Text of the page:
This was also, appropriately enough, the first time Johnson had mentioned SARS-CoV-2 publicly. During his public address earlier today, he touted “getting us all through the pandemic, delivering the fastest vaccine rollout in Europe, the fastest exit from lockdown” among his stellar achievements as PM. It was a sick joke, coming from the man who made clear early on that he valued economic stability far more than human life. He stands atop not a legacy of effective leadership, but a mountain of corpses.

Good riddance to him and a preemptive “up yours” to the similarly unprincipled goon who’ll replace him.

Ed Yong on what Hospitalization Data Misses

A lab technician at Providence St. Mary Medical Center in Apple Valley, CA tends to a patient, March 2022. (Photo: Mario Tama)

In his latest piece in The Atlantic, Ed Yong details why the hospitalization statistics that the CDC now largely relies on as a guide for what decisions individuals and policymakers should make re: COVID-19 are offering an incomplete picture and therefore are inadequate as a guiding metric. An excerpt:

America’s current pandemic strategy is predicated on the assumption that people can move on from COVID, trusting that the health-care system will be ready to hold the line. But that assumption is a fiction. Much of the system is still intolerably stressed, even in moments of apparent reprieve. And the CDC’s community guidelines are set such that by the time preventive actions are triggered, high levels of sickness and death will be locked in for the near future. For many health-care workers, their mental health and even their commitment to medicine are balanced on a precipice; any further surges will tip more of them over. “I feel like I’m holding on by a thread,” Marina Del Rios, an emergency physician at the University of Iowa, told me. “Every time I hear a new subvariant is coming along, I think: Okay, here we go.

False Prophets of Hope: A Response to the Downplaying of COVID-19’s Continued Threat

Anthony Fauci at a briefing by the White House COVID-19 Response Team in December of 2021. (Photo: Anna Moneymaker)

Yesterday, during an interview on the PBS NewsHour, Anthony Fauci declared the United States to be “out of the pandemic phase [of SARS-CoV-2.]” Coming from the man who, in March of 2020, said “the U.S. ‘should be overly aggressive and get criticized for overreacting” to COVID-19,'” and as recently as March of this year was warning that the return of strict mitigation efforts could be immanent due to the threat of the Omicron BA.2 subvariant, it was an incredible, baffling and obviously premature assessment. Fauci backtracked almost immediately, but it was too late. His reply to Judy Woodruff was unambiguously indicative of an ongoing trend amongst governments around the world to downplay the persistent danger of the pandemic via claims that SARS-CoV-2 is now a “manageable” and “endemic” pathogen that humanity simply needs to “learn to live with.” Additionally (and granted, it’s been present throughout the pandemic,) this includes a distinctly neoliberal emphasis of the onus of risk assessment being on the individual and minimizing state intervention.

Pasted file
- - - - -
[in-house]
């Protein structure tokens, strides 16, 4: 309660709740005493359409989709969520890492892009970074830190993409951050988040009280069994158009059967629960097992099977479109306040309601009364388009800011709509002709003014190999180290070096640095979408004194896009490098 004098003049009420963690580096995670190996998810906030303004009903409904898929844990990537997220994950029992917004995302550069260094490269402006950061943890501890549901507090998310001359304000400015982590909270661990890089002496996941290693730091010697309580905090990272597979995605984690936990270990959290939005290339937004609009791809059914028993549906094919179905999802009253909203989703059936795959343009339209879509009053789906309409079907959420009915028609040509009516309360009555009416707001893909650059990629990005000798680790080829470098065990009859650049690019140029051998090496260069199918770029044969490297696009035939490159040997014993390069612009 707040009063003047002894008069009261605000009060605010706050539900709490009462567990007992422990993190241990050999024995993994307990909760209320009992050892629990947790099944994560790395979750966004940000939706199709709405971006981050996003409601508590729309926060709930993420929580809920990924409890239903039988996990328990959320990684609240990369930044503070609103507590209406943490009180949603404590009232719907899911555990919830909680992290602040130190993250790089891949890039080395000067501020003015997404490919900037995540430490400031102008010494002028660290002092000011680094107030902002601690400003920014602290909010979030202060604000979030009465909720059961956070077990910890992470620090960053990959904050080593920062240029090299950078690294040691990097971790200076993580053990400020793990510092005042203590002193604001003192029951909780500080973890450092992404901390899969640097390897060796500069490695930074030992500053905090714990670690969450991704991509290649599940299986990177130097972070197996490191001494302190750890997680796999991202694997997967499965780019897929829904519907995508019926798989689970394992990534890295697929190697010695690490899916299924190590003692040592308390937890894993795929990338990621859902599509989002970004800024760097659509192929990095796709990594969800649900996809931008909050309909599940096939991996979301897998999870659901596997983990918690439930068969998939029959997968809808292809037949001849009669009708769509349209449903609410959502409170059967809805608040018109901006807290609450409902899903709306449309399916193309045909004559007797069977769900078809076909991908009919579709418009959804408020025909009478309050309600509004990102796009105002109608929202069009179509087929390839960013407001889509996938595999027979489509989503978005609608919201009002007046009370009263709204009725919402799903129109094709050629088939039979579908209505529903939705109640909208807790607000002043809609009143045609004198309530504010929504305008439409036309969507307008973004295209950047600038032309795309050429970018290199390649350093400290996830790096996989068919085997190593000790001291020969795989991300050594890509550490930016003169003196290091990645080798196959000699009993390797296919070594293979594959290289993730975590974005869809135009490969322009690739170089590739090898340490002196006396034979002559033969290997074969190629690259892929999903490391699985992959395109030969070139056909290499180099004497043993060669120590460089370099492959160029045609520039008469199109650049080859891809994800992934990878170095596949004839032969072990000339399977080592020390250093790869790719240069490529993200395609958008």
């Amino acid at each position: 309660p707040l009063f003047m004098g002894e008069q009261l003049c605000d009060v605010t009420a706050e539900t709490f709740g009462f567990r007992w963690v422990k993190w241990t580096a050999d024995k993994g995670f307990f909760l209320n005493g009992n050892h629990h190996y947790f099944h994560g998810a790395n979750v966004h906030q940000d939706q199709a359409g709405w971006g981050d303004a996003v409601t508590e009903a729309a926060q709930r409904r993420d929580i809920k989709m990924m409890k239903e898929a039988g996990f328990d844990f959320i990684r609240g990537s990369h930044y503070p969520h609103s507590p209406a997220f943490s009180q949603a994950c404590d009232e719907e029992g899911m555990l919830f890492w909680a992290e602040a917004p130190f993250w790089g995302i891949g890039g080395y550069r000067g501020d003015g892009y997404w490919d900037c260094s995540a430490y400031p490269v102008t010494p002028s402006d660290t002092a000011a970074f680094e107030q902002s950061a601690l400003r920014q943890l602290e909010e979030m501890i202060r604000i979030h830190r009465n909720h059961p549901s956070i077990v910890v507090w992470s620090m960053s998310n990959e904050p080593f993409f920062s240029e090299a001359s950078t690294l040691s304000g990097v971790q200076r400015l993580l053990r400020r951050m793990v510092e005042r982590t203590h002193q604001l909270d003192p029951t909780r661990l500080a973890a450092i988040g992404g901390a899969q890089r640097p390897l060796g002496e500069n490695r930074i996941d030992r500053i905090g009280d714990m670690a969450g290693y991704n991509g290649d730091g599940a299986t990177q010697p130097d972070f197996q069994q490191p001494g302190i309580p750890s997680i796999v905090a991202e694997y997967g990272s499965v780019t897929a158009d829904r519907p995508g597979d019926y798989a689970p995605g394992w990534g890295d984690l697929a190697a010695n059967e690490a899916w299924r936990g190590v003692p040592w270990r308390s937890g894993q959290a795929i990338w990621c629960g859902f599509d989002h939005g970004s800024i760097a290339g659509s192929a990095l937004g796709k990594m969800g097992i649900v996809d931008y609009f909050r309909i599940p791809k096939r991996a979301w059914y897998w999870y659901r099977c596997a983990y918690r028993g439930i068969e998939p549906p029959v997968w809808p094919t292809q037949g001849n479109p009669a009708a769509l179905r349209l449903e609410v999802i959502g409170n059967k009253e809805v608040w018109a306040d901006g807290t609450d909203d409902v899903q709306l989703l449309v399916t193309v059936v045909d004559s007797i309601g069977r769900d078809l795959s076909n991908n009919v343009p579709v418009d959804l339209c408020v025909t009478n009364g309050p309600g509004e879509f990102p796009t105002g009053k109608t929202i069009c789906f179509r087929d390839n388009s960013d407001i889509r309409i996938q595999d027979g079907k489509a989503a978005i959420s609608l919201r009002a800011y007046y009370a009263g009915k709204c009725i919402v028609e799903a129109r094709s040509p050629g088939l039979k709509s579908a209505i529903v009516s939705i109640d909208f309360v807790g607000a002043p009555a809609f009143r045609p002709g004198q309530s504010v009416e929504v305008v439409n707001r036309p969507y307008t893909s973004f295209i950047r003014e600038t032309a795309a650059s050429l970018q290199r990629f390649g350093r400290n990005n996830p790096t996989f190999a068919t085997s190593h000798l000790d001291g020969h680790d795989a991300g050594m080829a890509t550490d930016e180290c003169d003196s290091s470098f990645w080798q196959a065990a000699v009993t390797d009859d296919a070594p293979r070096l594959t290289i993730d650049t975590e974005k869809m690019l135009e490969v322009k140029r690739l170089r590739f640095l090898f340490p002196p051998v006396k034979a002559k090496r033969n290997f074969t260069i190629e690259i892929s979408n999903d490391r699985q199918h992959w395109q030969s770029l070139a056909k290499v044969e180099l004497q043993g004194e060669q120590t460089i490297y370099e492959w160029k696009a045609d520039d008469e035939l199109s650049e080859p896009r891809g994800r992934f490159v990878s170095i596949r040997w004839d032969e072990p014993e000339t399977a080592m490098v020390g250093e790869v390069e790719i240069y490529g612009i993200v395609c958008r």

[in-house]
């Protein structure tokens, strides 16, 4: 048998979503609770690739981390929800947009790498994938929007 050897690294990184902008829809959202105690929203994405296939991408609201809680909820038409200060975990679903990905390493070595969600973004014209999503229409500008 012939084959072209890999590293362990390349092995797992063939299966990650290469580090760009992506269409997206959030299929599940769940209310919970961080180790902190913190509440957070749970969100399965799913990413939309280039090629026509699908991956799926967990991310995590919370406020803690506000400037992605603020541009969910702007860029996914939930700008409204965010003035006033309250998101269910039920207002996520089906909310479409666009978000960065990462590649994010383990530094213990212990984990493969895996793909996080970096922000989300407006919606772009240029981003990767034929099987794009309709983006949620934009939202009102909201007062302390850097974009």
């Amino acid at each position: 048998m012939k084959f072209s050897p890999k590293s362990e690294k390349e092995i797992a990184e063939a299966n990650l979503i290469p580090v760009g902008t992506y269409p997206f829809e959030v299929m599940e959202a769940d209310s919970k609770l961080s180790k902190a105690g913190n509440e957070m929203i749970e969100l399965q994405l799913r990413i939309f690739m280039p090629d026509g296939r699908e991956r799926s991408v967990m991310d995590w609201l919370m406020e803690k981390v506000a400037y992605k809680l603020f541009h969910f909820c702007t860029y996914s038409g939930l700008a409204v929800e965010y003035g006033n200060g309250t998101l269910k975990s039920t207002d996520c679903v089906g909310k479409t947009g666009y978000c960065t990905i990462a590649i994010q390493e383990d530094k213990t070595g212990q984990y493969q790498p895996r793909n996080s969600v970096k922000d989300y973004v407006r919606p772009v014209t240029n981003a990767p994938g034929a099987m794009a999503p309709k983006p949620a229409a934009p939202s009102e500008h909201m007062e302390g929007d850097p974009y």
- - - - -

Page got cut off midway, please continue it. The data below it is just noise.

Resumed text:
For a while now, I’ve wanted to write a comprehensive piece on this precise issue. For multiple reasons, I haven’t. Even in the wake of this year’s Omicron BA.1 surge, during which more than a hundred thousand Americans died and thousands were hospitalized due to the essentially unimpeded spread of a “milder” variant, I didn’t think I had anything substantive to add to the existing discourse. After hearing Fauci’s remark last night, though, I felt compelled to respond promptly in some fashion. Rather than begin the lengthy process that would entail writing my own rebuke, I’m instead providing several links to content that, in aggregate, seriously challenges the disingenuously sanguine framing of the COVID-19 pandemic.

Out of all the above commentary and analysis, the conclusion of Bruce Y. Lee’s article summarizes the current situation as well as any other: